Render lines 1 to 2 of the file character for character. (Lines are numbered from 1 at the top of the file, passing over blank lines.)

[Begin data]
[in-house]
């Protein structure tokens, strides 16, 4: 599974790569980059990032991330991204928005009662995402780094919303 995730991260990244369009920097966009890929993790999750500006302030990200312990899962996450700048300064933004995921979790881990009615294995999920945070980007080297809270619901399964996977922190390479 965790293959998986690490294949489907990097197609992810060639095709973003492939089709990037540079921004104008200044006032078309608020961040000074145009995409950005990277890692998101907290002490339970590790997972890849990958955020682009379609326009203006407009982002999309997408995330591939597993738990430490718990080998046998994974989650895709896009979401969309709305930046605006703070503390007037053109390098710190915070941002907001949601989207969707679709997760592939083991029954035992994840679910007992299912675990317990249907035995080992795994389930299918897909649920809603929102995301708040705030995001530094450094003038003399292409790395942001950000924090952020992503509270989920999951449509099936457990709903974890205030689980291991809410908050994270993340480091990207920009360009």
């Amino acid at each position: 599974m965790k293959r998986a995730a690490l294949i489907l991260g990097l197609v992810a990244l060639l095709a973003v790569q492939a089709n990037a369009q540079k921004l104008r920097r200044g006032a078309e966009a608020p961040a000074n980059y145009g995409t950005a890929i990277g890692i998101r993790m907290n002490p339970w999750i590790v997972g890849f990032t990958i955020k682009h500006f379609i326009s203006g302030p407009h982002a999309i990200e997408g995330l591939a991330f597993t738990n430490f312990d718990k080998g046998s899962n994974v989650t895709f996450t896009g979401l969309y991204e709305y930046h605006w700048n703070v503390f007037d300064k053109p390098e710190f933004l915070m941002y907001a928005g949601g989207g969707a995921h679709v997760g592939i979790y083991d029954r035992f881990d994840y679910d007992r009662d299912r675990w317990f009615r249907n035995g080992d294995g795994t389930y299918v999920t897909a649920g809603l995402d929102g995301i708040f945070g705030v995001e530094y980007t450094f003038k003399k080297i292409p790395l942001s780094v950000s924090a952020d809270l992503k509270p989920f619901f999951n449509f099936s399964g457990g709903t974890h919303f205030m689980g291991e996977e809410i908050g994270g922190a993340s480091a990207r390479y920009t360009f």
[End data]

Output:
[in-house]
């Protein structure tokens, strides 16, 4: 599974790569980059990032991330991204928005009662995402780094919303 995730991260990244369009920097966009890929993790999750500006302030990200312990899962996450700048300064933004995921979790881990009615294995999920945070980007080297809270619901399964996977922190390479 965790293959998986690490294949489907990097197609992810060639095709973003492939089709990037540079921004104008200044006032078309608020961040000074145009995409950005990277890692998101907290002490339970590790997972890849990958955020682009379609326009203006407009982002999309997408995330591939597993738990430490718990080998046998994974989650895709896009979401969309709305930046605006703070503390007037053109390098710190915070941002907001949601989207969707679709997760592939083991029954035992994840679910007992299912675990317990249907035995080992795994389930299918897909649920809603929102995301708040705030995001530094450094003038003399292409790395942001950000924090952020992503509270989920999951449509099936457990709903974890205030689980291991809410908050994270993340480091990207920009360009």